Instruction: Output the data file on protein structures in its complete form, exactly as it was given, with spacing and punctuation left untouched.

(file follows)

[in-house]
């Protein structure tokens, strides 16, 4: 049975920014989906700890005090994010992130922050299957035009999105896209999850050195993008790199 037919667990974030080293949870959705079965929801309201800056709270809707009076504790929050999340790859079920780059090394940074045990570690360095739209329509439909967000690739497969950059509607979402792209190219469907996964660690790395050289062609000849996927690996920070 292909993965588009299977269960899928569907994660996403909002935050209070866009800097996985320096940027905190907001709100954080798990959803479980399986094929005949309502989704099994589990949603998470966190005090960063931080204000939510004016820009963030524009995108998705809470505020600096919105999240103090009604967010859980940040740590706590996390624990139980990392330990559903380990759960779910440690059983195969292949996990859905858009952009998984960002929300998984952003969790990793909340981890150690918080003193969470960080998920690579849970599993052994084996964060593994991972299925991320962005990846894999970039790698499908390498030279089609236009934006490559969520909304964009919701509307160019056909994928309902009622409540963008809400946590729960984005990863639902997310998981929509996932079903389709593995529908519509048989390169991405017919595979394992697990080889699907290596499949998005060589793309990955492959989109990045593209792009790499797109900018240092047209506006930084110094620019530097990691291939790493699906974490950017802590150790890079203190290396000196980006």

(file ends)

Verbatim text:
[in-house]
């Protein structure tokens, strides 16, 4: 049975920014989906700890005090994010992130922050299957035009999105896209999850050195993008790199 037919667990974030080293949870959705079965929801309201800056709270809707009076504790929050999340790859079920780059090394940074045990570690360095739209329509439909967000690739497969950059509607979402792209190219469907996964660690790395050289062609000849996927690996920070 292909993965588009299977269960899928569907994660996403909002935050209070866009800097996985320096940027905190907001709100954080798990959803479980399986094929005949309502989704099994589990949603998470966190005090960063931080204000939510004016820009963030524009995108998705809470505020600096919105999240103090009604967010859980940040740590706590996390624990139980990392330990559903380990759960779910440690059983195969292949996990859905858009952009998984960002929300998984952003969790990793909340981890150690918080003193969470960080998920690579849970599993052994084996964060593994991972299925991320962005990846894999970039790698499908390498030279089609236009934006490559969520909304964009919701509307160019056909994928309902009622409540963008809400946590729960984005990863639902997310998981929509996932079903389709593995529908519509048989390169991405017919595979394992697990080889699907290596499949998005060589793309990955492959989109990045593209792009790499797109900018240092047209506006930084110094620019530097990691291939790493699906974490950017802590150790890079203190290396000196980006």